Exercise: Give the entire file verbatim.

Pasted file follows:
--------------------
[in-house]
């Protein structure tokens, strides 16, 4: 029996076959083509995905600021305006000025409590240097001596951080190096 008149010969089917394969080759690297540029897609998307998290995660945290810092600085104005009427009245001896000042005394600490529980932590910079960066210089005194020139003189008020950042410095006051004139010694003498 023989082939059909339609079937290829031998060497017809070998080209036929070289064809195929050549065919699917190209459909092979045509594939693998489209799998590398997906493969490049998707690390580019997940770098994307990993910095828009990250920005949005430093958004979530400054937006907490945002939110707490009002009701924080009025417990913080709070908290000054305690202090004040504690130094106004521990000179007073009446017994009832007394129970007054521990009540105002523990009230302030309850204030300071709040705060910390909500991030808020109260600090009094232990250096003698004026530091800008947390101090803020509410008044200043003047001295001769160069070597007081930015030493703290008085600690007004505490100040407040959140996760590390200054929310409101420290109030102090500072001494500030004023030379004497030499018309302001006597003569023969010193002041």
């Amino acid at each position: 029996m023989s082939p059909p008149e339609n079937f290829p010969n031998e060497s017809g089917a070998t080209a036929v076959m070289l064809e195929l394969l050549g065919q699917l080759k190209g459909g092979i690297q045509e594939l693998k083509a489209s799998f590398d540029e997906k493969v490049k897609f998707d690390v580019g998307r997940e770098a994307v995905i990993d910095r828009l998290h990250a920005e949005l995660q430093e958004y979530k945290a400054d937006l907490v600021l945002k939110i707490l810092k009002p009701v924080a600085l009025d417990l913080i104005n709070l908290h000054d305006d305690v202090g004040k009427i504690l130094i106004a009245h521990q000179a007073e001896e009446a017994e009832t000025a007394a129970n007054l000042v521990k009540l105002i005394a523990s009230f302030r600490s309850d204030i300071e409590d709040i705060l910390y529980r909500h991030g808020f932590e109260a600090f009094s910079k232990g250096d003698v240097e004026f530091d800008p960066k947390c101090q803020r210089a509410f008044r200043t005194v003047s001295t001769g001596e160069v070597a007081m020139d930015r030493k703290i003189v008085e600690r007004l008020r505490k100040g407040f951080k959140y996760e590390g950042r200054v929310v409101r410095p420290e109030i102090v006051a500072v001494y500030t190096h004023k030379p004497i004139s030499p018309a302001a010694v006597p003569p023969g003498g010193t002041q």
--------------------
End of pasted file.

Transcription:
[in-house]
């Protein structure tokens, strides 16, 4: 029996076959083509995905600021305006000025409590240097001596951080190096 008149010969089917394969080759690297540029897609998307998290995660945290810092600085104005009427009245001896000042005394600490529980932590910079960066210089005194020139003189008020950042410095006051004139010694003498 023989082939059909339609079937290829031998060497017809070998080209036929070289064809195929050549065919699917190209459909092979045509594939693998489209799998590398997906493969490049998707690390580019997940770098994307990993910095828009990250920005949005430093958004979530400054937006907490945002939110707490009002009701924080009025417990913080709070908290000054305690202090004040504690130094106004521990000179007073009446017994009832007394129970007054521990009540105002523990009230302030309850204030300071709040705060910390909500991030808020109260600090009094232990250096003698004026530091800008947390101090803020509410008044200043003047001295001769160069070597007081930015030493703290008085600690007004505490100040407040959140996760590390200054929310409101420290109030102090500072001494500030004023030379004497030499018309302001006597003569023969010193002041």
């Amino acid at each position: 029996m023989s082939p059909p008149e339609n079937f290829p010969n031998e060497s017809g089917a070998t080209a036929v076959m070289l064809e195929l394969l050549g065919q699917l080759k190209g459909g092979i690297q045509e594939l693998k083509a489209s799998f590398d540029e997906k493969v490049k897609f998707d690390v580019g998307r997940e770098a994307v995905i990993d910095r828009l998290h990250a920005e949005l995660q430093e958004y979530k945290a400054d937006l907490v600021l945002k939110i707490l810092k009002p009701v924080a600085l009025d417990l913080i104005n709070l908290h000054d305006d305690v202090g004040k009427i504690l130094i106004a009245h521990q000179a007073e001896e009446a017994e009832t000025a007394a129970n007054l000042v521990k009540l105002i005394a523990s009230f302030r600490s309850d204030i300071e409590d709040i705060l910390y529980r909500h991030g808020f932590e109260a600090f009094s910079k232990g250096d003698v240097e004026f530091d800008p960066k947390c101090q803020r210089a509410f008044r200043t005194v003047s001295t001769g001596e160069v070597a007081m020139d930015r030493k703290i003189v008085e600690r007004l008020r505490k100040g407040f951080k959140y996760e590390g950042r200054v929310v409101r410095p420290e109030i102090v006051a500072v001494y500030t190096h004023k030379p004497i004139s030499p018309a302001a010694v006597p003569p023969g003498g010193t002041q």